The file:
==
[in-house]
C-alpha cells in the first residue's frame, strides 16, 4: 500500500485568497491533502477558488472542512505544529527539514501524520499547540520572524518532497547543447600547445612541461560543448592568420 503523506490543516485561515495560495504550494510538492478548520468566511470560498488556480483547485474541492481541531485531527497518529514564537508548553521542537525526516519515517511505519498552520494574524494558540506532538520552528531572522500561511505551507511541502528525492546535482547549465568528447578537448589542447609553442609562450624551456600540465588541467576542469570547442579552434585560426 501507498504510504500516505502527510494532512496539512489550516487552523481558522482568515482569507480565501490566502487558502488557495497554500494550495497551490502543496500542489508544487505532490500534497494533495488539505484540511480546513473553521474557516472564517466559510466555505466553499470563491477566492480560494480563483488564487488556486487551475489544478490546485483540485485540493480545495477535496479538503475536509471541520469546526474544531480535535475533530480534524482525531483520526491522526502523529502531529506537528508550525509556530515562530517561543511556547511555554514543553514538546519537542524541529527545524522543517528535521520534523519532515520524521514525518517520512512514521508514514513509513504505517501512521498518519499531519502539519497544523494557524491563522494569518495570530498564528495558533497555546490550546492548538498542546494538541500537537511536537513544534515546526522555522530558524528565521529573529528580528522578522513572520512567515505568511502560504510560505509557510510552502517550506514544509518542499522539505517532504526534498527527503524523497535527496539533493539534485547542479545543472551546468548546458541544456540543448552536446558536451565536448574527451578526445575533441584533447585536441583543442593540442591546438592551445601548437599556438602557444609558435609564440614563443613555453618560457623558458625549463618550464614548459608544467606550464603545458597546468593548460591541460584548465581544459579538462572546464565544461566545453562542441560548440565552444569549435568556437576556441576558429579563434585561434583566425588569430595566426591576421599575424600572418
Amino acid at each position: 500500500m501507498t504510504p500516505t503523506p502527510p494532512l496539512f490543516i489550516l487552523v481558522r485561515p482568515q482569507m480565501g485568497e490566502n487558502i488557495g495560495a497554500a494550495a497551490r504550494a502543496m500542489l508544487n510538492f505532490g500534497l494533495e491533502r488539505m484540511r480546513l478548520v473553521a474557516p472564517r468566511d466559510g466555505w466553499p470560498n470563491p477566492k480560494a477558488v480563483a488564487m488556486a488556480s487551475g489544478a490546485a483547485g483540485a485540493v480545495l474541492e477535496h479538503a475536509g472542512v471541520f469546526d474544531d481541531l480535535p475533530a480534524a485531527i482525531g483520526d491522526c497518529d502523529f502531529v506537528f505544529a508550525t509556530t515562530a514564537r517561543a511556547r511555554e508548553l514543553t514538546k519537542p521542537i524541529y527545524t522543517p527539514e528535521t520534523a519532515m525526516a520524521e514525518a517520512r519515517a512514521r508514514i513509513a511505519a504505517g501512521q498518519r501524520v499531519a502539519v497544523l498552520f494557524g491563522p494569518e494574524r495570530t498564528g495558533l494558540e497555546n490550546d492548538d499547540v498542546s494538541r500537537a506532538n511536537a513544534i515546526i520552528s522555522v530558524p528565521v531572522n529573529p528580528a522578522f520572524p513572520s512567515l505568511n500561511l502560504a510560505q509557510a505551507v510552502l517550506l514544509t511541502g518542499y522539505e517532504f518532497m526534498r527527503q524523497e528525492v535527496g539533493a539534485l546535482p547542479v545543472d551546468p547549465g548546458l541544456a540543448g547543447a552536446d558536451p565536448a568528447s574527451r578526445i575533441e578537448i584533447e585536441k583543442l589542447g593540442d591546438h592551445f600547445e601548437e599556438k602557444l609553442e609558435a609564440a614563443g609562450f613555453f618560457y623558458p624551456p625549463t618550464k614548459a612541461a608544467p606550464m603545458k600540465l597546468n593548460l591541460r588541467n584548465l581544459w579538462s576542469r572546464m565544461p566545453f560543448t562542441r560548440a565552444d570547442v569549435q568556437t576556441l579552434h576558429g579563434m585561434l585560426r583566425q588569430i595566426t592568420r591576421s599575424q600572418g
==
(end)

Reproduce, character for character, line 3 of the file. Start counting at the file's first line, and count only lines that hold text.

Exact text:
Amino acid at each position: 500500500m501507498t504510504p500516505t503523506p502527510p494532512l496539512f490543516i489550516l487552523v481558522r485561515p482568515q482569507m480565501g485568497e490566502n487558502i488557495g495560495a497554500a494550495a497551490r504550494a502543496m500542489l508544487n510538492f505532490g500534497l494533495e491533502r488539505m484540511r480546513l478548520v473553521a474557516p472564517r468566511d466559510g466555505w466553499p470560498n470563491p477566492k480560494a477558488v480563483a488564487m488556486a488556480s487551475g489544478a490546485a483547485g483540485a485540493v480545495l474541492e477535496h479538503a475536509g472542512v471541520f469546526d474544531d481541531l480535535p475533530a480534524a485531527i482525531g483520526d491522526c497518529d502523529f502531529v506537528f505544529a508550525t509556530t515562530a514564537r517561543a511556547r511555554e508548553l514543553t514538546k519537542p521542537i524541529y527545524t522543517p527539514e528535521t520534523a519532515m525526516a520524521e514525518a517520512r519515517a512514521r508514514i513509513a511505519a504505517g501512521q498518519r501524520v499531519a502539519v497544523l498552520f494557524g491563522p494569518e494574524r495570530t498564528g495558533l494558540e497555546n490550546d492548538d499547540v498542546s494538541r500537537a506532538n511536537a513544534i515546526i520552528s522555522v530558524p528565521v531572522n529573529p528580528a522578522f520572524p513572520s512567515l505568511n500561511l502560504a510560505q509557510a505551507v510552502l517550506l514544509t511541502g518542499y522539505e517532504f518532497m526534498r527527503q524523497e528525492v535527496g539533493a539534485l546535482p547542479v545543472d551546468p547549465g548546458l541544456a540543448g547543447a552536446d558536451p565536448a568528447s574527451r578526445i575533441e578537448i584533447e585536441k583543442l589542447g593540442d591546438h592551445f600547445e601548437e599556438k602557444l609553442e609558435a609564440a614563443g609562450f613555453f618560457y623558458p624551456p625549463t618550464k614548459a612541461a608544467p606550464m603545458k600540465l597546468n593548460l591541460r588541467n584548465l581544459w579538462s576542469r572546464m565544461p566545453f560543448t562542441r560548440a565552444d570547442v569549435q568556437t576556441l579552434h576558429g579563434m585561434l585560426r583566425q588569430i595566426t592568420r591576421s599575424q600572418g